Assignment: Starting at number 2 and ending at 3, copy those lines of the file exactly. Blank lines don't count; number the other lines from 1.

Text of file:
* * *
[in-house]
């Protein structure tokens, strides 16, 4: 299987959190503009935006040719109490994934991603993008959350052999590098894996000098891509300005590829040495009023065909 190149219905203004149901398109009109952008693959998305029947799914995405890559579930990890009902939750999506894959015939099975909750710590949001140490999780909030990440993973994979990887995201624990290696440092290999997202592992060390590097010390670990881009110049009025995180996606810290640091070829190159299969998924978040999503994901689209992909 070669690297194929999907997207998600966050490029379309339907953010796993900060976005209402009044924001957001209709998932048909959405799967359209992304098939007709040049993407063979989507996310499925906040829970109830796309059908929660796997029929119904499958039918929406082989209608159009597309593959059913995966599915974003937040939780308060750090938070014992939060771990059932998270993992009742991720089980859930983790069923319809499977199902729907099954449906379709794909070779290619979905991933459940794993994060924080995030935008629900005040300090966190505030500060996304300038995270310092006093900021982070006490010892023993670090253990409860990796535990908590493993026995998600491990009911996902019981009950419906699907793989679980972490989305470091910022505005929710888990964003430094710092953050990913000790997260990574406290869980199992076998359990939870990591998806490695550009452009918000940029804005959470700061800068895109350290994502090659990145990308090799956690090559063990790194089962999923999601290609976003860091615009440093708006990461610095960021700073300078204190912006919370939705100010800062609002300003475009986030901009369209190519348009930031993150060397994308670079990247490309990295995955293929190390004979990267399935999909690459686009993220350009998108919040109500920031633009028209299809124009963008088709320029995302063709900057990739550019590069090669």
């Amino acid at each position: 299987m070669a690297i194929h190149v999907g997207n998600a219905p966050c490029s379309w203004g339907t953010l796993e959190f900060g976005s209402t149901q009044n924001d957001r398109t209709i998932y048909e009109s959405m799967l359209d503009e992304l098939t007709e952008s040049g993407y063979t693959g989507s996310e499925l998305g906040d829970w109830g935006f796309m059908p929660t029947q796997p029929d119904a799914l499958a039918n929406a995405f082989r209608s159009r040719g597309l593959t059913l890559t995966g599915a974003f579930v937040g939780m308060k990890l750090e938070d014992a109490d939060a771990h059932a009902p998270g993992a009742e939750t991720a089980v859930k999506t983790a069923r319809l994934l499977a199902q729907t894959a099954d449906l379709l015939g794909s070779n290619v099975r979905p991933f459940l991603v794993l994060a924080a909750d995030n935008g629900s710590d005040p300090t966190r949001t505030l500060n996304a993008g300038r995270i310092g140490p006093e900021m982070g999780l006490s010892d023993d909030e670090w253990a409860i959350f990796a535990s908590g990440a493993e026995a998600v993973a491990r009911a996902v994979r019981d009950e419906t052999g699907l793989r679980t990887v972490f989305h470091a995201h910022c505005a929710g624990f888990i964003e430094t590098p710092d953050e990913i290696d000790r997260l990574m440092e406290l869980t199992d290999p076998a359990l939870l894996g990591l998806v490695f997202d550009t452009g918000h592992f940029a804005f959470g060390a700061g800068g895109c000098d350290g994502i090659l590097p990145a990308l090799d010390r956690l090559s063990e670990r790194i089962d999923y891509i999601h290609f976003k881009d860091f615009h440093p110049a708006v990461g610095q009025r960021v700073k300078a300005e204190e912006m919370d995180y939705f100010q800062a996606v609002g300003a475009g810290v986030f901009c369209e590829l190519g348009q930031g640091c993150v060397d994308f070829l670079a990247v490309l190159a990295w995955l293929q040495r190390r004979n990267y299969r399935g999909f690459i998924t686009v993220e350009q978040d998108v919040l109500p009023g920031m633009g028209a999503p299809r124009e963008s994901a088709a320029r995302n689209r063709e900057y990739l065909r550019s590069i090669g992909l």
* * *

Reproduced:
């Protein structure tokens, strides 16, 4: 299987959190503009935006040719109490994934991603993008959350052999590098894996000098891509300005590829040495009023065909 190149219905203004149901398109009109952008693959998305029947799914995405890559579930990890009902939750999506894959015939099975909750710590949001140490999780909030990440993973994979990887995201624990290696440092290999997202592992060390590097010390670990881009110049009025995180996606810290640091070829190159299969998924978040999503994901689209992909 070669690297194929999907997207998600966050490029379309339907953010796993900060976005209402009044924001957001209709998932048909959405799967359209992304098939007709040049993407063979989507996310499925906040829970109830796309059908929660796997029929119904499958039918929406082989209608159009597309593959059913995966599915974003937040939780308060750090938070014992939060771990059932998270993992009742991720089980859930983790069923319809499977199902729907099954449906379709794909070779290619979905991933459940794993994060924080995030935008629900005040300090966190505030500060996304300038995270310092006093900021982070006490010892023993670090253990409860990796535990908590493993026995998600491990009911996902019981009950419906699907793989679980972490989305470091910022505005929710888990964003430094710092953050990913000790997260990574406290869980199992076998359990939870990591998806490695550009452009918000940029804005959470700061800068895109350290994502090659990145990308090799956690090559063990790194089962999923999601290609976003860091615009440093708006990461610095960021700073300078204190912006919370939705100010800062609002300003475009986030901009369209190519348009930031993150060397994308670079990247490309990295995955293929190390004979990267399935999909690459686009993220350009998108919040109500920031633009028209299809124009963008088709320029995302063709900057990739550019590069090669």
């Amino acid at each position: 299987m070669a690297i194929h190149v999907g997207n998600a219905p966050c490029s379309w203004g339907t953010l796993e959190f900060g976005s209402t149901q009044n924001d957001r398109t209709i998932y048909e009109s959405m799967l359209d503009e992304l098939t007709e952008s040049g993407y063979t693959g989507s996310e499925l998305g906040d829970w109830g935006f796309m059908p929660t029947q796997p029929d119904a799914l499958a039918n929406a995405f082989r209608s159009r040719g597309l593959t059913l890559t995966g599915a974003f579930v937040g939780m308060k990890l750090e938070d014992a109490d939060a771990h059932a009902p998270g993992a009742e939750t991720a089980v859930k999506t983790a069923r319809l994934l499977a199902q729907t894959a099954d449906l379709l015939g794909s070779n290619v099975r979905p991933f459940l991603v794993l994060a924080a909750d995030n935008g629900s710590d005040p300090t966190r949001t505030l500060n996304a993008g300038r995270i310092g140490p006093e900021m982070g999780l006490s010892d023993d909030e670090w253990a409860i959350f990796a535990s908590g990440a493993e026995a998600v993973a491990r009911a996902v994979r019981d009950e419906t052999g699907l793989r679980t990887v972490f989305h470091a995201h910022c505005a929710g624990f888990i964003e430094t590098p710092d953050e990913i290696d000790r997260l990574m440092e406290l869980t199992d290999p076998a359990l939870l894996g990591l998806v490695f997202d550009t452009g918000h592992f940029a804005f959470g060390a700061g800068g895109c000098d350290g994502i090659l590097p990145a990308l090799d010390r956690l090559s063990e670990r790194i089962d999923y891509i999601h290609f976003k881009d860091f615009h440093p110049a708006v990461g610095q009025r960021v700073k300078a300005e204190e912006m919370d995180y939705f100010q800062a996606v609002g300003a475009g810290v986030f901009c369209e590829l190519g348009q930031g640091c993150v060397d994308f070829l670079a990247v490309l190159a990295w995955l293929q040495r190390r004979n990267y299969r399935g999909f690459i998924t686009v993220e350009q978040d998108v919040l109500p009023g920031m633009g028209a999503p299809r124009e963008s994901a088709a320029r995302n689209r063709e900057y990739l065909r550019s590069i090669g992909l």